(Conlangs) Q&A Thread - Quick questions go here

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Vlürch
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Re: (Conlangs) Q&A Thread - Quick questions go here

Post by Vlürch » 26 Jan 2020 19:54

Is it too unnaturalistic for a language to just straight up lose tone, creating tons of homophones? Especially if the same language has lots of mergers, like /pʰ/ and /kʰ/ both becoming /h/ word-initially and stuff like that?

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Re: (Conlangs) Q&A Thread - Quick questions go here

Post by Creyeditor » 26 Jan 2020 21:24

I think tons of homophones are unrealistic, but there are repair strategies like compounding to disambiguate. Losing tonal contrasts and consonantal contrasts must have happend in some more natlangs.
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Re: (Conlangs) Q&A Thread - Quick questions go here

Post by Ælfwine » 27 Jan 2020 00:10

I forget who said this, but generally languages only deal with the mess afterwards caused by sound change. It's reasonable to assume that any loss of tone would create lots of homophones, which would be dealt with the speakers of the language (for example, compounding like in Chinese.)
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Re: (Conlangs) Q&A Thread - Quick questions go here

Post by Salmoneus » 27 Jan 2020 01:45

Ælfwine wrote:
27 Jan 2020 00:10
I forget who said this, but generally languages only deal with the mess afterwards caused by sound change. It's reasonable to assume that any loss of tone would create lots of homophones, which would be dealt with the speakers of the language (for example, compounding like in Chinese.)
It seems that way, but we should also bear in mind that it has to seem that way.

I suspect, and I think studies of incipient changes support, that languages do resist changes that would cause too much 'damage'. But of course, we can't see that historically, because all the changes that don't happen are invisible...

That said, sometimes this 'preservation' mechanism fails (perhaps because compounding or other strategies are already underway?), and massively damaging changes do take place.

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Re: (Conlangs) Q&A Thread - Quick questions go here

Post by LinguoFranco » 29 Jan 2020 18:47

Okay, I hit a roadblock with my conlang because of vocabulary generation. I found out that many of my words tend to have a one on one correspondence with English, with the exception of a few words.

What are some tips for avoiding this while generating vocabulary?

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Re: (Conlangs) Q&A Thread - Quick questions go here

Post by Jackk » 29 Jan 2020 20:00

LinguoFranco wrote:
29 Jan 2020 18:47
Okay, I hit a roadblock with my conlang because of vocabulary generation. I found out that many of my words tend to have a one on one correspondence with English, with the exception of a few words.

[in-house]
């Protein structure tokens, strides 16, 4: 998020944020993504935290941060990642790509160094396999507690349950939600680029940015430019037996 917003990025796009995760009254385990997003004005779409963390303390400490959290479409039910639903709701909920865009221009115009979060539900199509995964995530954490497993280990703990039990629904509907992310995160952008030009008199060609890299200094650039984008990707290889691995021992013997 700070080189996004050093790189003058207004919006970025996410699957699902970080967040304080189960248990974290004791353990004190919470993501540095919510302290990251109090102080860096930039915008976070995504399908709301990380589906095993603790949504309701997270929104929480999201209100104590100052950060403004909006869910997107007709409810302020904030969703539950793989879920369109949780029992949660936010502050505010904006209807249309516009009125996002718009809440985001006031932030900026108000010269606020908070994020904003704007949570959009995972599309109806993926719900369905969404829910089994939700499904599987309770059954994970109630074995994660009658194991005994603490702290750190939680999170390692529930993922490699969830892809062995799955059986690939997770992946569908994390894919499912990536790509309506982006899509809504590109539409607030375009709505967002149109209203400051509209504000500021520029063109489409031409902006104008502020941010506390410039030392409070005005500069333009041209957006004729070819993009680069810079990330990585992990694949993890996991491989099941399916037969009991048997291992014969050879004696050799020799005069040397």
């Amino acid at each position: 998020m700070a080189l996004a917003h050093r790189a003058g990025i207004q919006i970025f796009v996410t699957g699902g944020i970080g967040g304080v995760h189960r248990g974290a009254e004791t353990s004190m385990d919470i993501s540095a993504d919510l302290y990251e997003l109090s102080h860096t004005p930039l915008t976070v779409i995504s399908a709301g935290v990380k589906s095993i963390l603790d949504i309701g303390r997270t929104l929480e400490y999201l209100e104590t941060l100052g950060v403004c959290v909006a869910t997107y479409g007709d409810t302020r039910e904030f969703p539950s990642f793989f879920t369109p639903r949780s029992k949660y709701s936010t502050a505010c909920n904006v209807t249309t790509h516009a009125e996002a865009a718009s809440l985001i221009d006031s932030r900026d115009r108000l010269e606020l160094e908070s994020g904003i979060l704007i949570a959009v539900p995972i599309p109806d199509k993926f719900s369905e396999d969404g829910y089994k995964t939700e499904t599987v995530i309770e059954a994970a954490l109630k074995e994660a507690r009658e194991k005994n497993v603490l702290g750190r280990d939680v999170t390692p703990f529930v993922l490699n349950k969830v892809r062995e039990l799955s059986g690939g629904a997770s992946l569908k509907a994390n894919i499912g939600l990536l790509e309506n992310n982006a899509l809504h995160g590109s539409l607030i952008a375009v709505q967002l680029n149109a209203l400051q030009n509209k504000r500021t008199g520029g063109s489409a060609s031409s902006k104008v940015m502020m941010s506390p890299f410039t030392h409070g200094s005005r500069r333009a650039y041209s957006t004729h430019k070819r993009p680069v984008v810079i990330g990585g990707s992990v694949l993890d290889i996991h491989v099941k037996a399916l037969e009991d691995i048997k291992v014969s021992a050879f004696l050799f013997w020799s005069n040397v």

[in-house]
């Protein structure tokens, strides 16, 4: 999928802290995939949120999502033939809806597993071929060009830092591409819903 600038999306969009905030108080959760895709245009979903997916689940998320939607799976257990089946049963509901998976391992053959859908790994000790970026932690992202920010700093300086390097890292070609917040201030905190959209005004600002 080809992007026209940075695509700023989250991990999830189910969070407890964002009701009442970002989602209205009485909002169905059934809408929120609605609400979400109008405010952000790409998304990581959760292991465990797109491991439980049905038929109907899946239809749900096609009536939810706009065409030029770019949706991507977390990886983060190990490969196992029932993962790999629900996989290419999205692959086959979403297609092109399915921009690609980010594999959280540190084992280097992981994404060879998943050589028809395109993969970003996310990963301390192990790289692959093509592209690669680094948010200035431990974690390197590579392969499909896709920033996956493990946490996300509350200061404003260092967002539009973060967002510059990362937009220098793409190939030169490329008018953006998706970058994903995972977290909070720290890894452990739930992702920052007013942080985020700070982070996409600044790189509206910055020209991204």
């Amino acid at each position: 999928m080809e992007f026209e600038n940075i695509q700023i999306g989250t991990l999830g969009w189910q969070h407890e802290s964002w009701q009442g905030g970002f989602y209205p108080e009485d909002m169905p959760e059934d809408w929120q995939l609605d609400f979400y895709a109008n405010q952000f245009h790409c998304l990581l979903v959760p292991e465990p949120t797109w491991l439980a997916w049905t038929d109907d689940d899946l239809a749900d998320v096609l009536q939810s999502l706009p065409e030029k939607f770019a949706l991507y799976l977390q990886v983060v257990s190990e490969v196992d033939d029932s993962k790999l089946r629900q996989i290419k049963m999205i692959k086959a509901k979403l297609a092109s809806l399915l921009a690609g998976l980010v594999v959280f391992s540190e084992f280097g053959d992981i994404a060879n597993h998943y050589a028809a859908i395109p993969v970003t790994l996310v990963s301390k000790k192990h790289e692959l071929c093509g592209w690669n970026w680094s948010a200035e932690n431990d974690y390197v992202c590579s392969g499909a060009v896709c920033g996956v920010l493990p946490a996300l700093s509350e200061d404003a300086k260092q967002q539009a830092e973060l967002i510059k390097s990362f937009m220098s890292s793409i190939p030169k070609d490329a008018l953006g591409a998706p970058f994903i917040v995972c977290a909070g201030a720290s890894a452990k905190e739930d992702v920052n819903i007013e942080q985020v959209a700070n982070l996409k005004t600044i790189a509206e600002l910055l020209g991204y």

What are some tips for avoiding this while generating vocabulary?
- when you create a conlang word X, give it 3 or so different English translations
- when you want a word for some English word Y, create 3 or so conlang words for the differing uses of Y
- translate texts and create words as you need them; this can lead to conlang words with fun ranges of meaning
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Re: (Conlangs) Q&A Thread - Quick questions go here

Post by Dormouse559 » 29 Jan 2020 20:04

LinguoFranco wrote:
29 Jan 2020 18:47
What are some tips for avoiding this while generating vocabulary?
A big thing is to look at how non-English languages have divided up the semantic space. A Conlanger's Thesaurus gives a lot of crosslinguistically common polysemies. With a quick scroll-through, I found a few listed as common that aren't found in English, like using the same word for "arm" and "wing"; "slow" and "cold"; or "bowl" and "gourd". (Note: The thesaurus has weird encoding, so it's not searchable unless you use the replacement scheme in the spoiler at the end of this post.)

In some cases, your language can also make more distinctions than English does. The first examples I think of are from Romance languages. Spanish distinguishes between ser and estar, which are both translated as "be" in English. Many Romance languages distinguish a reflex of Latin sapio from a reflex of cognosco (Fr. savoir vs. connaître; It. sapere vs. conoscere; etc.); in English, they can both be translated as "know".

Then, there are less binary changes one can make. Kinship terms are a great place for variance, since languages can make more distinctions, fewer, or just go off in different directions. English follows what's called the Eskimo kinship pattern with its terms (no distinction between maternal/paternal relatives; distinction between nuclear family and extended family). The Crow kinship pattern has about the same number of distinctions, but divvied up differently. For example, the same term refers to one's father, one's paternal uncle and the son of one's paternal aunt. Meanwhile, the same words are used for one's siblings, the children of one's maternal aunt, and the children of one's paternal uncle.

Spoiler:
plain letter → encoded letter (e.g. To search <a>, type <D> in the search bar.)
a→D
b→E
c→F
d→G
e→H
f→I
g→J
h→K
i→L
j→M
k→N
l→O
m→P
n→Q
o→R
p→S
q→T
r→U
s→V
t→W
u→X
v→Y
w→Z
x→[
y→\
z→]

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